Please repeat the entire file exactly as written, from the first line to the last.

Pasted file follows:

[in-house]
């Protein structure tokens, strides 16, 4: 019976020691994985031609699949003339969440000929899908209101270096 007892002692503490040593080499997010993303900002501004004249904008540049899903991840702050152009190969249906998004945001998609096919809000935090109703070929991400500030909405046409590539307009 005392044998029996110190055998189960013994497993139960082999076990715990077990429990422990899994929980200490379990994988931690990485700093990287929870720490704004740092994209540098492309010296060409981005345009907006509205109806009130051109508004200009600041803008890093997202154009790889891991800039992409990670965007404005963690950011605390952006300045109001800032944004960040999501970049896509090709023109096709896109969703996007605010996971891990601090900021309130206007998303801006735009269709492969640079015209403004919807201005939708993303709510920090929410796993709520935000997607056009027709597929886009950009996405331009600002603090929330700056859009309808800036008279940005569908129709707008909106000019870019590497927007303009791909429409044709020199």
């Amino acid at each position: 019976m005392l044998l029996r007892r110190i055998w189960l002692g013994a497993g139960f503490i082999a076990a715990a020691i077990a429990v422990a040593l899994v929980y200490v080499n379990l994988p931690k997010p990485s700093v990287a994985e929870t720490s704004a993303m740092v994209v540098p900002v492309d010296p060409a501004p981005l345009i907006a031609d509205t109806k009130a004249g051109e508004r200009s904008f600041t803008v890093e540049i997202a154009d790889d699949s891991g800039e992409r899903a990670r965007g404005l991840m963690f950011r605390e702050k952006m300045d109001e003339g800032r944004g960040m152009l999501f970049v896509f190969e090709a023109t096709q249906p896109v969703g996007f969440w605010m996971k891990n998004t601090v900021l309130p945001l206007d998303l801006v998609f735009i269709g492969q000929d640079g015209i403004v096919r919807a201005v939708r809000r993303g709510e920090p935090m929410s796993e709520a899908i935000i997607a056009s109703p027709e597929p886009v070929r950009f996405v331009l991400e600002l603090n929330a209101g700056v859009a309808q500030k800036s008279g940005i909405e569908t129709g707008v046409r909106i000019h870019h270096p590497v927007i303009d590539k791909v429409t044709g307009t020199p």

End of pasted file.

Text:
[in-house]
């Protein structure tokens, strides 16, 4: 019976020691994985031609699949003339969440000929899908209101270096 007892002692503490040593080499997010993303900002501004004249904008540049899903991840702050152009190969249906998004945001998609096919809000935090109703070929991400500030909405046409590539307009 005392044998029996110190055998189960013994497993139960082999076990715990077990429990422990899994929980200490379990994988931690990485700093990287929870720490704004740092994209540098492309010296060409981005345009907006509205109806009130051109508004200009600041803008890093997202154009790889891991800039992409990670965007404005963690950011605390952006300045109001800032944004960040999501970049896509090709023109096709896109969703996007605010996971891990601090900021309130206007998303801006735009269709492969640079015209403004919807201005939708993303709510920090929410796993709520935000997607056009027709597929886009950009996405331009600002603090929330700056859009309808800036008279940005569908129709707008909106000019870019590497927007303009791909429409044709020199």
């Amino acid at each position: 019976m005392l044998l029996r007892r110190i055998w189960l002692g013994a497993g139960f503490i082999a076990a715990a020691i077990a429990v422990a040593l899994v929980y200490v080499n379990l994988p931690k997010p990485s700093v990287a994985e929870t720490s704004a993303m740092v994209v540098p900002v492309d010296p060409a501004p981005l345009i907006a031609d509205t109806k009130a004249g051109e508004r200009s904008f600041t803008v890093e540049i997202a154009d790889d699949s891991g800039e992409r899903a990670r965007g404005l991840m963690f950011r605390e702050k952006m300045d109001e003339g800032r944004g960040m152009l999501f970049v896509f190969e090709a023109t096709q249906p896109v969703g996007f969440w605010m996971k891990n998004t601090v900021l309130p945001l206007d998303l801006v998609f735009i269709g492969q000929d640079g015209i403004v096919r919807a201005v939708r809000r993303g709510e920090p935090m929410s796993e709520a899908i935000i997607a056009s109703p027709e597929p886009v070929r950009f996405v331009l991400e600002l603090n929330a209101g700056v859009a309808q500030k800036s008279g940005i909405e569908t129709g707008v046409r909106i000019h870019h270096p590497v927007i303009d590539k791909v429409t044709g307009t020199p």